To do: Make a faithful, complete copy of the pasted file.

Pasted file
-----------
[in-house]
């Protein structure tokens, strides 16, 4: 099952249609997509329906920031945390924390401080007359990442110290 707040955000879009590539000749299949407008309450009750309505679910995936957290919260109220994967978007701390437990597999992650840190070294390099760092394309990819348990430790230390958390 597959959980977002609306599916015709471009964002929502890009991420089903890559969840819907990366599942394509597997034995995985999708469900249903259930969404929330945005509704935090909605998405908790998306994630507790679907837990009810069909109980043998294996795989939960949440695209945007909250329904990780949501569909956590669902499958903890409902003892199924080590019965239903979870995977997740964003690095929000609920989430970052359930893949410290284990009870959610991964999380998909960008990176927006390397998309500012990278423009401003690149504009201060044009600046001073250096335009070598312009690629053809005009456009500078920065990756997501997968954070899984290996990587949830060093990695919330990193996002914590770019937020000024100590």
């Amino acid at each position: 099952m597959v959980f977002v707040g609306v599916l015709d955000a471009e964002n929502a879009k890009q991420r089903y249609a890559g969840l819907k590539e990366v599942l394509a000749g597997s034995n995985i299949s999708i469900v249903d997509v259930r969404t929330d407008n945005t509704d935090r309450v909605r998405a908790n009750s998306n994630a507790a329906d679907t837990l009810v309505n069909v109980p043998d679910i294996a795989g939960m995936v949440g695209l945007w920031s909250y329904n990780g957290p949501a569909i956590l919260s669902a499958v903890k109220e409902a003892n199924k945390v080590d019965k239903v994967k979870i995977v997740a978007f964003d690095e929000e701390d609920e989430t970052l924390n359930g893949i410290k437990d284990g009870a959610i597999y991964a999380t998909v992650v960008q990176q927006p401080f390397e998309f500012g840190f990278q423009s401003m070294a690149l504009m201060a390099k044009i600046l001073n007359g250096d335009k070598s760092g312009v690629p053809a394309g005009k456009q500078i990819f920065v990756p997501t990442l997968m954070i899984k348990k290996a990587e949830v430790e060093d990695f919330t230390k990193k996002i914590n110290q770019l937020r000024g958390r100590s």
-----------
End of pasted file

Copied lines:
[in-house]
């Protein structure tokens, strides 16, 4: 099952249609997509329906920031945390924390401080007359990442110290 707040955000879009590539000749299949407008309450009750309505679910995936957290919260109220994967978007701390437990597999992650840190070294390099760092394309990819348990430790230390958390 597959959980977002609306599916015709471009964002929502890009991420089903890559969840819907990366599942394509597997034995995985999708469900249903259930969404929330945005509704935090909605998405908790998306994630507790679907837990009810069909109980043998294996795989939960949440695209945007909250329904990780949501569909956590669902499958903890409902003892199924080590019965239903979870995977997740964003690095929000609920989430970052359930893949410290284990009870959610991964999380998909960008990176927006390397998309500012990278423009401003690149504009201060044009600046001073250096335009070598312009690629053809005009456009500078920065990756997501997968954070899984290996990587949830060093990695919330990193996002914590770019937020000024100590």
């Amino acid at each position: 099952m597959v959980f977002v707040g609306v599916l015709d955000a471009e964002n929502a879009k890009q991420r089903y249609a890559g969840l819907k590539e990366v599942l394509a000749g597997s034995n995985i299949s999708i469900v249903d997509v259930r969404t929330d407008n945005t509704d935090r309450v909605r998405a908790n009750s998306n994630a507790a329906d679907t837990l009810v309505n069909v109980p043998d679910i294996a795989g939960m995936v949440g695209l945007w920031s909250y329904n990780g957290p949501a569909i956590l919260s669902a499958v903890k109220e409902a003892n199924k945390v080590d019965k239903v994967k979870i995977v997740a978007f964003d690095e929000e701390d609920e989430t970052l924390n359930g893949i410290k437990d284990g009870a959610i597999y991964a999380t998909v992650v960008q990176q927006p401080f390397e998309f500012g840190f990278q423009s401003m070294a690149l504009m201060a390099k044009i600046l001073n007359g250096d335009k070598s760092g312009v690629p053809a394309g005009k456009q500078i990819f920065v990756p997501t990442l997968m954070i899984k348990k290996a990587e949830v430790e060093d990695f919330t230390k990193k996002i914590n110290q770019l937020r000024g958390r100590s």